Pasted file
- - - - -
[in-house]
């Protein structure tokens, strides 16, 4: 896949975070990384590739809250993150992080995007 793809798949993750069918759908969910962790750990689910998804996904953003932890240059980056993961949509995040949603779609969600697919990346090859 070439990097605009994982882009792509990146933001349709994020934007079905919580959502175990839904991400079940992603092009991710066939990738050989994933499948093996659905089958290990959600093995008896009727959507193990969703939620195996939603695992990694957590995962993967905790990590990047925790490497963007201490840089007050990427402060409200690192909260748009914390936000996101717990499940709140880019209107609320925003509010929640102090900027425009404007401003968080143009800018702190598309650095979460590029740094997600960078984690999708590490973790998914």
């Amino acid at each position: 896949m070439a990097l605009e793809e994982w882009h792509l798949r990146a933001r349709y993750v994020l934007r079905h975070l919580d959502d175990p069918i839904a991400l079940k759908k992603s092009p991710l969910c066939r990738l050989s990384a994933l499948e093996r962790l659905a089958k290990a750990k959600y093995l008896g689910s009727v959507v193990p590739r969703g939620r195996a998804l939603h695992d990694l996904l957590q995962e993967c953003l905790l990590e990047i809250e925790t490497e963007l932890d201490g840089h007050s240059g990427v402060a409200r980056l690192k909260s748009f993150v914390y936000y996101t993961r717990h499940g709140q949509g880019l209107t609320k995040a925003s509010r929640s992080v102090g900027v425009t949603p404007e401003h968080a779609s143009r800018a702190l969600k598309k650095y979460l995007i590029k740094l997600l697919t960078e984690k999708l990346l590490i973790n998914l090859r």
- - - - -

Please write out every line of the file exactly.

[in-house]
């Protein structure tokens, strides 16, 4: 896949975070990384590739809250993150992080995007 793809798949993750069918759908969910962790750990689910998804996904953003932890240059980056993961949509995040949603779609969600697919990346090859 070439990097605009994982882009792509990146933001349709994020934007079905919580959502175990839904991400079940992603092009991710066939990738050989994933499948093996659905089958290990959600093995008896009727959507193990969703939620195996939603695992990694957590995962993967905790990590990047925790490497963007201490840089007050990427402060409200690192909260748009914390936000996101717990499940709140880019209107609320925003509010929640102090900027425009404007401003968080143009800018702190598309650095979460590029740094997600960078984690999708590490973790998914």
């Amino acid at each position: 896949m070439a990097l605009e793809e994982w882009h792509l798949r990146a933001r349709y993750v994020l934007r079905h975070l919580d959502d175990p069918i839904a991400l079940k759908k992603s092009p991710l969910c066939r990738l050989s990384a994933l499948e093996r962790l659905a089958k290990a750990k959600y093995l008896g689910s009727v959507v193990p590739r969703g939620r195996a998804l939603h695992d990694l996904l957590q995962e993967c953003l905790l990590e990047i809250e925790t490497e963007l932890d201490g840089h007050s240059g990427v402060a409200r980056l690192k909260s748009f993150v914390y936000y996101t993961r717990h499940g709140q949509g880019l209107t609320k995040a925003s509010r929640s992080v102090g900027v425009t949603p404007e401003h968080a779609s143009r800018a702190l969600k598309k650095y979460l995007i590029k740094l997600l697919t960078e984690k999708l990346l590490i973790n998914l090859r």